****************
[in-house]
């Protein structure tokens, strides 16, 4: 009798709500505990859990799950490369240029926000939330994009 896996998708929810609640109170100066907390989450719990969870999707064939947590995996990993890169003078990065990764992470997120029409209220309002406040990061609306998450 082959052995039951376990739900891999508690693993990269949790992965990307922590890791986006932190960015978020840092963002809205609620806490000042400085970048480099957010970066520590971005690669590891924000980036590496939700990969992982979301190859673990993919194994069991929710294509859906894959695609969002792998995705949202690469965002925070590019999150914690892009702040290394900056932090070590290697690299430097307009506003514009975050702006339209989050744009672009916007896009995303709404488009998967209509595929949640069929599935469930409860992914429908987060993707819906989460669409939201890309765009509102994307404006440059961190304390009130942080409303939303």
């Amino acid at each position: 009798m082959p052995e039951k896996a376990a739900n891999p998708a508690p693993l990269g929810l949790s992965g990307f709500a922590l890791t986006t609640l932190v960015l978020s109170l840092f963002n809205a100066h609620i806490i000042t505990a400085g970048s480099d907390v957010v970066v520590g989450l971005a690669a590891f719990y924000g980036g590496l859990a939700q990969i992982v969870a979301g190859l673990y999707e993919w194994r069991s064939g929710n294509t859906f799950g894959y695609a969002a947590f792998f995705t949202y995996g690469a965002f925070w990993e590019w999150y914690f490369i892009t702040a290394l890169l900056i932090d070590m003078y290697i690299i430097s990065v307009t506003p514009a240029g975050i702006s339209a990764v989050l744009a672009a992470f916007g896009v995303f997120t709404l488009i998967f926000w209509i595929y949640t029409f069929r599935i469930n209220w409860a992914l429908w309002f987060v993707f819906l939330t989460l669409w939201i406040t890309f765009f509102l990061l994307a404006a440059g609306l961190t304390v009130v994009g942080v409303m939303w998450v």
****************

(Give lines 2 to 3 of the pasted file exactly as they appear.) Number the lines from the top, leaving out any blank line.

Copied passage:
């Protein structure tokens, strides 16, 4: 009798709500505990859990799950490369240029926000939330994009 896996998708929810609640109170100066907390989450719990969870999707064939947590995996990993890169003078990065990764992470997120029409209220309002406040990061609306998450 082959052995039951376990739900891999508690693993990269949790992965990307922590890791986006932190960015978020840092963002809205609620806490000042400085970048480099957010970066520590971005690669590891924000980036590496939700990969992982979301190859673990993919194994069991929710294509859906894959695609969002792998995705949202690469965002925070590019999150914690892009702040290394900056932090070590290697690299430097307009506003514009975050702006339209989050744009672009916007896009995303709404488009998967209509595929949640069929599935469930409860992914429908987060993707819906989460669409939201890309765009509102994307404006440059961190304390009130942080409303939303």
């Amino acid at each position: 009798m082959p052995e039951k896996a376990a739900n891999p998708a508690p693993l990269g929810l949790s992965g990307f709500a922590l890791t986006t609640l932190v960015l978020s109170l840092f963002n809205a100066h609620i806490i000042t505990a400085g970048s480099d907390v957010v970066v520590g989450l971005a690669a590891f719990y924000g980036g590496l859990a939700q990969i992982v969870a979301g190859l673990y999707e993919w194994r069991s064939g929710n294509t859906f799950g894959y695609a969002a947590f792998f995705t949202y995996g690469a965002f925070w990993e590019w999150y914690f490369i892009t702040a290394l890169l900056i932090d070590m003078y290697i690299i430097s990065v307009t506003p514009a240029g975050i702006s339209a990764v989050l744009a672009a992470f916007g896009v995303f997120t709404l488009i998967f926000w209509i595929y949640t029409f069929r599935i469930n209220w409860a992914l429908w309002f987060v993707f819906l939330t989460l669409w939201i406040t890309f765009f509102l990061l994307a404006a440059g609306l961190t304390v009130v994009g942080v409303m939303w998450v």